But among Big 6 and mainstream publishers, the "Yes" and "No"/"Maybe" cover copy is pretty evenly divided. Half the books published by Big 6 and mainstream publishers have clear, "Yes" cover copy, but half of them are either "No" or "Maybe." I don't know why this is the case, but I'm guessing it's because there's a perception that a book might garner a wider audience if the cover copy doesn't fully reveal the LGBT content.
I've been reading cover copy and writing about LGBT stuff for a long time, so I'm kind of used to scrutinizing coded phrases like "a secret is revealed" and "her life goes in a totally new direction after meeting this girl" for gay content. There are other ways to indicate LGBT content, too. For example, a blurb from an author who has written LGBT YA before can hint that a book is also about LGBT characters. But I tried to categorize books into "Yes," "No," and "Maybe" based on the assumption that a reader is coming to the book totally cold — in the bookstore or online, picking it up and reading the cover copy.
The three books I thought fell into the "Maybe" category were:
1. Kiss the Morning Star by Elissa Janine Hoole (Marshall Cavendish)
When Anna sets out on a post high school road trip toward an unknown destination with best friend Kat, she thinks she's prepared for everything. Clipboard in hand, she checks off her lists: Set up tent. Study maps. Avoid bears. Feelings are not on any list. For the past year - ever since her mother's sudden death - Anna has shut down her emotions and shut out the people who love her most.
Kat is a different story. Clutching a well-worn copy of Jack Kerouac's The Dharma Bums, she radiates enthusiasm. Maybe, she thinks, this road trip will shake Anna back to life. Zigzaging across the Northwest, the girls encounter fellow travelers of all kinds. But throughout their journey, one question haunts Anna. It begins like a gentle rain and then becomes a raging storm: What place does Kat have in my life? Are we good friends? Or something more.
The coded phrase here is obviously: "Are we good friends? Or something more." Is that enough to get you to think gay?
2. Happy Families by Tanita S. Davis (Knopf)
Teenage twins Ysabel and Justin Nicholas are lucky. Ysabel's jewelry designs have already caught the eyes of the art world and Justin's intelligence and drive are sure to gain him entrance into the most prestigious of colleges. They even like their parents. But their father has a secret-one that threatens to destroy the twins' happy family and life as they know it.
Over the course of spring break, Ysabel and Justin will be forced to come to terms with their dad's new life, but can they overcome their fears to piece together their happy family again?
The coded phrase here is "their father has a secret—one that threatens to destroy the twins' happy family life." Would you get that this means their father is transgender?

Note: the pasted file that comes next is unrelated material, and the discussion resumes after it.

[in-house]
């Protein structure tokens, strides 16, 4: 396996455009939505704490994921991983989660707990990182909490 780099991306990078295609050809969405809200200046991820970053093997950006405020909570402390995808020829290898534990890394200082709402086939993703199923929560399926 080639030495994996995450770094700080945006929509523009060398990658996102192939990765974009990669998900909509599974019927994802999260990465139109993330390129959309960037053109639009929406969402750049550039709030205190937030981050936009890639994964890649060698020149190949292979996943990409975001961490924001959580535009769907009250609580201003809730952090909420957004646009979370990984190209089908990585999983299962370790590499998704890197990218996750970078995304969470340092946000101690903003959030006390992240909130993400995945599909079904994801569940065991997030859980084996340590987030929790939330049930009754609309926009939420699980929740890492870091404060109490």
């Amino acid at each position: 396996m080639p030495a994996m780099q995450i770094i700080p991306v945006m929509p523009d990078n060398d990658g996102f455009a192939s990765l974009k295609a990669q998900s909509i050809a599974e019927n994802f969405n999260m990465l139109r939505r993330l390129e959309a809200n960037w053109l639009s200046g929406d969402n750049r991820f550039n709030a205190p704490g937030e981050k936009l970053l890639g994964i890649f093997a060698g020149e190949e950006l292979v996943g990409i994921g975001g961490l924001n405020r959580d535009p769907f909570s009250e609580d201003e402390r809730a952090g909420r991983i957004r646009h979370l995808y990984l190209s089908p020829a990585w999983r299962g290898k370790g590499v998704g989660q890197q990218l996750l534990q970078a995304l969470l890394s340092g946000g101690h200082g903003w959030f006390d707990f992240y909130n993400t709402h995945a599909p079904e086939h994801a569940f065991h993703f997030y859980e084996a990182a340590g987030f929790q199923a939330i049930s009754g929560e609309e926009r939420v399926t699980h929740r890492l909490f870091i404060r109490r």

3. Adaptation by Malinda Lo
Yes, I'm putting my own book in this category. You can read the cover copy here. I was very much involved in writing the cover copy, and I purposely put in two sentences that I felt indicated a potential for LGBT content:
Reese and her debate team partner and longtime crush David are in Arizona when it happens. ...
When Reese unexpectedly collides with the beautiful Amber Gray, her search for the truth is forced in an entirely new direction...
Is that enough for you to guess? I also admit that I did want to invite readers who weren't looking for an LGBT read to pick up the book because being gay isn't the big story here. It's a sci-fi thriller.
Ultimately, I think that coded cover copy is an interesting thing. I think that some people definitely will turn down a book if they know that it has LGBT characters. At the same time, I think people who are seeking out LGBT characters risk missing a book if the copy is too coded or if it hides the LGBT content. I know that what I do find troubling is when LGBT content is coded behind a "shocking secret." Aren't we past that yet?
The Broader Context
So, I've found 55 YA novels with LGBT main characters being published in 2012. Is that a lot? Is it hardly anything? To figure that out, I had to determine how many YA books in general are being published in 2012.
As of June 2012, the year is only half over, so there aren't any figures for the total number of YA books published in 2012 yet. What I could do is find out the number of YA books published in 2011 and extrapolate from that. To begin, I started at American Libraries Magazine, which referenced the Library and Book Trade Almanac and listed a figure for 2010. Then I went to Twitter because I know there are a bunch of librarians on Twitter and asked for further information. The Young Adult Library Services Association (@yalsa) tweeted back with updated data:
@malindalo the new data: in 2011 there were 2,561 hardcover YA titles published, 49 YA mass mkt paperbacks & 2,291 YA trade paperbacks
— YALSA (@yalsa) June 15, 2012
@yalsa Wow, thanks for that info! I'm guessing some of paperbacks were reprints of previously published hardcovers? And none self-pubbed?
— Malinda Lo (@malindalo) June 15, 2012
@malindalo The chart doesn't specify, but it's safe 2 assume many of the paperbacks were reprints. There's no info at all about self pubs
— YALSA (@yalsa) June 15, 2012
Then I made a bunch of assumptions to come up with a guess about how many new YA books will be published in 2012:
I assumed there would be no growth in 2012 because since 2008, the number of children's and YA books has decreased slightly each year (see comments here).
I assumed that the 2,561 hardcover YA books published were new releases (never previously published).
I assumed the 49 mass market YA books published would be reprints.
I assumed that some of the 2,291 YA trade paperbacks published would be reprints, and some of them would be new releases. I guessed that one-third of the trade paperbacks (764) would be new releases. (Note: If the number of new paperbacks is higher, the percentage of LGBT YA will go down.)
Given these assumptions and guesses, we have 2,561 + 764 = 3,325 new YA releases in 2012.
Doing some math (55/3,325) brings me to:
1.6% of YA books published in 2012 will include LGBT main characters.
Is 1.6% a good number? It's better than before. But is it representative of the percentage of LGBT people in the United States?
According to an April 2011 report from the Williams Institute at UCLA, 3.5% of the U.S. population identify as lesbian, bisexual, or gay, with an additional 700,000 transgender individuals. But it's not that simple. Apparently 8.2% of Americans report they've engaged in same-sex sexual behavior, and 11% say they've had at least some same-sex sexual attraction.
I believe that 3.5% is a conservative figure, especially given those other, higher percentages. Whether 3.5% of young adults are LGBT … I don't know. What I do know is 1.6% is not enough because you have to remember it's only 1.6% of books published in 2012. Centuries of book publishing before 2012 have certainly not fairly represented LGBT people. 1.6% of books in 2012 barely makes a dent in the vast number of books that exist in the world. We need more. More!
So that can only mean one thing: Write more, people! And I'd better stop making pie charts.